Is Ayahuasca Tourism Doing More Harm Than Good?
“The Last Shaman,” executive produced by Leonardo DiCaprio, tells the story of a man searching for a solution to his mental health problems through the use of ayahuasca. Raz Degan, its director, talks to us about his experiences with ayahuasca, and the balance between its potential healing effects, and the dangers to the individual, our culture and the environment.[social_warfare]
- The Last Shaman follows a search for healing in the Amazon
- There are good and bad sides to ayahuasca tourism
- Not a miracle treatment, not suitable for all
Raz’s first experiences with ayahuasca were unusual – he took the psychedelic brew with his mom. After seeing firsthand how much it improved her day-to-day life, Raz decided this was something that needed investigating further.
Raz quit his job and travelled to the Amazon with the aim of making a film about Shamanism. His initial, ambitious plan was to start “healing the world.” However, he soon found that the deeper he understood ayahuasca, the more he realized the harm that was being done in its name.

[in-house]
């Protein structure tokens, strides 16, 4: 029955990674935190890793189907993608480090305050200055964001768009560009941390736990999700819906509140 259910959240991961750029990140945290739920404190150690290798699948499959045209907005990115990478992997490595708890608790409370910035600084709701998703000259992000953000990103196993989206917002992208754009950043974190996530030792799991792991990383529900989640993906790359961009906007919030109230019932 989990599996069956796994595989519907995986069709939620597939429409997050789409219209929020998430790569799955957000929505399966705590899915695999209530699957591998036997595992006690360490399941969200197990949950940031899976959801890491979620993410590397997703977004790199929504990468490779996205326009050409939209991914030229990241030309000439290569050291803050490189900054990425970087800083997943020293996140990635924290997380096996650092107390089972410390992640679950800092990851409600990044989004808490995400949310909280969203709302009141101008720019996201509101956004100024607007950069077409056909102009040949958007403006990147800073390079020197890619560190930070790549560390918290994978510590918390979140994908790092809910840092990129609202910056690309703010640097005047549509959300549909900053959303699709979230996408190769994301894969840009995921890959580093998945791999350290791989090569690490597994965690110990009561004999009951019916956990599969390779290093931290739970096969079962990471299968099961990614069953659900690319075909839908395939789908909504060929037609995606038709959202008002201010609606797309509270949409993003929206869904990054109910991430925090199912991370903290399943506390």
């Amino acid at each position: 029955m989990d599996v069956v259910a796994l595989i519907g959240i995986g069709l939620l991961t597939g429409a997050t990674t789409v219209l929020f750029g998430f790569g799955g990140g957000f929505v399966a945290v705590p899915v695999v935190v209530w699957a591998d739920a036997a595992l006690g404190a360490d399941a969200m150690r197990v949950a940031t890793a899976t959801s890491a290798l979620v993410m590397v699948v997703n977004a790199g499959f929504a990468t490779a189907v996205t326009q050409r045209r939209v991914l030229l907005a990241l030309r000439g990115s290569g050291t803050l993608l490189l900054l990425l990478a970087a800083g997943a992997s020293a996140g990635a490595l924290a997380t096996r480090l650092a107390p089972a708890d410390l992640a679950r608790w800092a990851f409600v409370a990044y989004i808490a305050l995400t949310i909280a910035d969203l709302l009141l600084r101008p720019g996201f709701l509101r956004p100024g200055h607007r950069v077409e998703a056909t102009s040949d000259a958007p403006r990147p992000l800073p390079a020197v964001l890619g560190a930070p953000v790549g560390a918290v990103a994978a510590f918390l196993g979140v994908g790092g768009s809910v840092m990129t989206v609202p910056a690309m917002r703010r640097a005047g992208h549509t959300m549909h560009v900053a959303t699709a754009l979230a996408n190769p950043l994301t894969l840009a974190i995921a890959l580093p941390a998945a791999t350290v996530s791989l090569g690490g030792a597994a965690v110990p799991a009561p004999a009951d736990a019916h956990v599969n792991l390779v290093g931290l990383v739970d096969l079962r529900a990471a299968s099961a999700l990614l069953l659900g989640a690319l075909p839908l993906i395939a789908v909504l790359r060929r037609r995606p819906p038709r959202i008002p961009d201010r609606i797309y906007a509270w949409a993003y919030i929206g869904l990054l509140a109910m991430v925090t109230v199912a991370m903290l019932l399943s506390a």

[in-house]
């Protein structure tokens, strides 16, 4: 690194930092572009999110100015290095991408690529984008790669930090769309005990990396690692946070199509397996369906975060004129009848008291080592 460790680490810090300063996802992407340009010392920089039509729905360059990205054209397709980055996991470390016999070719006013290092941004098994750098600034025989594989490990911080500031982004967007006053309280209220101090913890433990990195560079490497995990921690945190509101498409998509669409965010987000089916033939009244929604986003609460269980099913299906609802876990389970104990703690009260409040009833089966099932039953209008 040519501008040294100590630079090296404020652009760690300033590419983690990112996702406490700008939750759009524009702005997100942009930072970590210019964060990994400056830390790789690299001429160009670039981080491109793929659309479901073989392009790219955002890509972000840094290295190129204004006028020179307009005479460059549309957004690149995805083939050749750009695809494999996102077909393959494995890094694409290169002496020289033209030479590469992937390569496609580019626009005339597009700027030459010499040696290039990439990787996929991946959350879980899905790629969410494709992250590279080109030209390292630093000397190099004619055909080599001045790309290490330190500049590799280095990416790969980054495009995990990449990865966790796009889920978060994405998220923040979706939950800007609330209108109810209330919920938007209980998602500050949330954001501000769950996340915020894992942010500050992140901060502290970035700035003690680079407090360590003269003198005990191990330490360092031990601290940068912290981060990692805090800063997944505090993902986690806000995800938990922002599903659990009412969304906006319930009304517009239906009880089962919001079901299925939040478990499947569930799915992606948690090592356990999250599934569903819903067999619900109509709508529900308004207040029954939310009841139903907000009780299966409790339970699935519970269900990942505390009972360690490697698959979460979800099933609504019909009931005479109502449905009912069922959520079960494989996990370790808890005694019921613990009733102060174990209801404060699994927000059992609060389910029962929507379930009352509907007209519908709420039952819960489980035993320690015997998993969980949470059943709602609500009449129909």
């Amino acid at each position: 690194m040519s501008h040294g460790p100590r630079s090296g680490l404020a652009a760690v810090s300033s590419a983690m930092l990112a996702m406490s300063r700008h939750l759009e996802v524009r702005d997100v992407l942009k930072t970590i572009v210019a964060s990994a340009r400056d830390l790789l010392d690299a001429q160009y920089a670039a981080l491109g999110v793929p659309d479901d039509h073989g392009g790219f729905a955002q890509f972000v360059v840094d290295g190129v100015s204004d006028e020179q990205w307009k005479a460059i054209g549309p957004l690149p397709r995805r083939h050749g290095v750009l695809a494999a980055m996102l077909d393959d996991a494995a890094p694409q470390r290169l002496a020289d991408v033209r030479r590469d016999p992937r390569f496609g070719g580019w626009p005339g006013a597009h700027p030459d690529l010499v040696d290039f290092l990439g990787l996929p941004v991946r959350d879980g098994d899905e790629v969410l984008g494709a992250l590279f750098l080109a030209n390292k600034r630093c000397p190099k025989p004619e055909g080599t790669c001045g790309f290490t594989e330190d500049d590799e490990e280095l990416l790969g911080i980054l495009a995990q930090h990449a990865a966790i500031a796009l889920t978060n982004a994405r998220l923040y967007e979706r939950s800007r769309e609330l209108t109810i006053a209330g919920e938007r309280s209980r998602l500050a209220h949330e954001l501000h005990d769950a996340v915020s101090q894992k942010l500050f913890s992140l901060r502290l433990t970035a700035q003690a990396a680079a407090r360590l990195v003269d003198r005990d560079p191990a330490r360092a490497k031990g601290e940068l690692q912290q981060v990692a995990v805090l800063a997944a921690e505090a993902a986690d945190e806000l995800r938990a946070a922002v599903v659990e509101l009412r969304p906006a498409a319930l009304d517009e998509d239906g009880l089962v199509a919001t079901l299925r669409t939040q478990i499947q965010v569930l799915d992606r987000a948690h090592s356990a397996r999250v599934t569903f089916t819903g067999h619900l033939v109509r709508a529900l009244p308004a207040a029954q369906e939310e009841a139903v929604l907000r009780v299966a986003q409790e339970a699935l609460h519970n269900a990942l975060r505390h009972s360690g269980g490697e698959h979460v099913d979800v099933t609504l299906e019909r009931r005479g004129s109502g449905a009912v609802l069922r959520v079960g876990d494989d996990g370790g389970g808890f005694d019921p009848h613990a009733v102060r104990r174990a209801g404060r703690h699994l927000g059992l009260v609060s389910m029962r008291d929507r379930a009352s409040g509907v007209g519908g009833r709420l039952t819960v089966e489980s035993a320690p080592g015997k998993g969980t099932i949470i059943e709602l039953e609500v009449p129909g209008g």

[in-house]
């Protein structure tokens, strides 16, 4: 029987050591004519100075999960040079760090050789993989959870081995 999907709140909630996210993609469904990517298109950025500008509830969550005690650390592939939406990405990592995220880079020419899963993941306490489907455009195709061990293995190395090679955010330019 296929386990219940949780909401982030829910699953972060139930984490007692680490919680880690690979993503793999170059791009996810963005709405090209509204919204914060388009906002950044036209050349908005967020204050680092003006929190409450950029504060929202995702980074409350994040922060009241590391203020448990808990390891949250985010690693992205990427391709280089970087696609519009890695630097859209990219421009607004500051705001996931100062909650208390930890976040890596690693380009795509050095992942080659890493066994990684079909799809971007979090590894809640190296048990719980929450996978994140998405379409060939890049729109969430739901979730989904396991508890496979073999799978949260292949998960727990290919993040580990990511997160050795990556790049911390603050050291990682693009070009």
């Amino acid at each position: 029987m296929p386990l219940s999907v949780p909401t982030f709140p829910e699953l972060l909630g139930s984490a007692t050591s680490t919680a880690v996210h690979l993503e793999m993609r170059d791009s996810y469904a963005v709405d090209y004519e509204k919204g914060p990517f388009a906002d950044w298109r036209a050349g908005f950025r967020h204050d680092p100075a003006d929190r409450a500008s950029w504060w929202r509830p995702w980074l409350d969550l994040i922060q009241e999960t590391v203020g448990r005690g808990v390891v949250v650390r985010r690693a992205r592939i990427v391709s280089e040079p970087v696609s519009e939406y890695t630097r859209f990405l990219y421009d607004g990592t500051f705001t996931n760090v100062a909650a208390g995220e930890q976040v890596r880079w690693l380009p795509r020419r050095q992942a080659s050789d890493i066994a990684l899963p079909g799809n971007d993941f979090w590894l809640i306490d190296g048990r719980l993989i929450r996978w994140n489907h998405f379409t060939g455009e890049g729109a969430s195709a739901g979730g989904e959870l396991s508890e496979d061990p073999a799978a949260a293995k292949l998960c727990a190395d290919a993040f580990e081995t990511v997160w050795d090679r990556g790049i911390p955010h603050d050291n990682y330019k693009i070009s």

After taking ayahuasca with many different tribes, and experiencing many benefits of the rituals, Raz decided to investigate the cases of ayahuasca use that weren’t quite as positive.
Ayahuasca tourism has the potential to harm indigenous people. Many can’t afford their own ayahuasca – with more tourism, prices keep going up. The environment will eventually become damaged too, by using up natural resources that take decades to grow.
Raz emphasises that ayahuasca allows you to heal yourself – and that expecting a shaman to cure you is irresponsible. He hopes that anyone seeking to enter the world of ayahuasca would consider the limits of the plant, and the potential damage to indigenous culture and environments.